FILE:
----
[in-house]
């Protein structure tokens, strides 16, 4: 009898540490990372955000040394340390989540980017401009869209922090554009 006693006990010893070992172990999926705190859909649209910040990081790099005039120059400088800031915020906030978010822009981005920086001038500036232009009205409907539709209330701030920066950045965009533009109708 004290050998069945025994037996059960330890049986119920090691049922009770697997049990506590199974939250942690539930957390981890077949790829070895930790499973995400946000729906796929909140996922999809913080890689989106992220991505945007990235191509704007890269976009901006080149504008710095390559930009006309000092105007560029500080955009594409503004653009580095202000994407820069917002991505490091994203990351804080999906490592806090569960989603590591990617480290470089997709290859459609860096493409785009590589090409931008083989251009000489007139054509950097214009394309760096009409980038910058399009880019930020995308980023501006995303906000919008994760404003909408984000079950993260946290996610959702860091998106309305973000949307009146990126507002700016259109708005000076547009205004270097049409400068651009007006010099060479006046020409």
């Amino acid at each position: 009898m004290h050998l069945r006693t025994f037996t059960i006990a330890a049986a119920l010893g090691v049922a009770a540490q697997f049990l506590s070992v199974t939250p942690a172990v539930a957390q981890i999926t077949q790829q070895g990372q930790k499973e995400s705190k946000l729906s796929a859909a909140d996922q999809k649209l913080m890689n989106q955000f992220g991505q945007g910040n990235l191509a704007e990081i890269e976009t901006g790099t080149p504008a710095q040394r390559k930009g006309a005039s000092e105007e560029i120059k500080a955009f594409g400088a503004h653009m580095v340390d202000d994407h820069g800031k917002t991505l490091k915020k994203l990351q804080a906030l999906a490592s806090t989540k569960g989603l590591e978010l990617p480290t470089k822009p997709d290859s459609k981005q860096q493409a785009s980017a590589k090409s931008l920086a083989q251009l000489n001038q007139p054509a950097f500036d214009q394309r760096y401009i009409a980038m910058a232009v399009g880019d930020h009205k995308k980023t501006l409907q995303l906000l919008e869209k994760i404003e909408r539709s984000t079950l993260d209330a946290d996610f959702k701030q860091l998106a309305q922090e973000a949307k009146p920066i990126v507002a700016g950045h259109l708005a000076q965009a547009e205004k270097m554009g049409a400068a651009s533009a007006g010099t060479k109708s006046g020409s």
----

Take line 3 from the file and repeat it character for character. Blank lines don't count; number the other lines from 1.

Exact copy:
């Amino acid at each position: 009898m004290h050998l069945r006693t025994f037996t059960i006990a330890a049986a119920l010893g090691v049922a009770a540490q697997f049990l506590s070992v199974t939250p942690a172990v539930a957390q981890i999926t077949q790829q070895g990372q930790k499973e995400s705190k946000l729906s796929a859909a909140d996922q999809k649209l913080m890689n989106q955000f992220g991505q945007g910040n990235l191509a704007e990081i890269e976009t901006g790099t080149p504008a710095q040394r390559k930009g006309a005039s000092e105007e560029i120059k500080a955009f594409g400088a503004h653009m580095v340390d202000d994407h820069g800031k917002t991505l490091k915020k994203l990351q804080a906030l999906a490592s806090t989540k569960g989603l590591e978010l990617p480290t470089k822009p997709d290859s459609k981005q860096q493409a785009s980017a590589k090409s931008l920086a083989q251009l000489n001038q007139p054509a950097f500036d214009q394309r760096y401009i009409a980038m910058a232009v399009g880019d930020h009205k995308k980023t501006l409907q995303l906000l919008e869209k994760i404003e909408r539709s984000t079950l993260d209330a946290d996610f959702k701030q860091l998106a309305q922090e973000a949307k009146p920066i990126v507002a700016g950045h259109l708005a000076q965009a547009e205004k270097m554009g049409a400068a651009s533009a007006g010099t060479k109708s006046g020409s």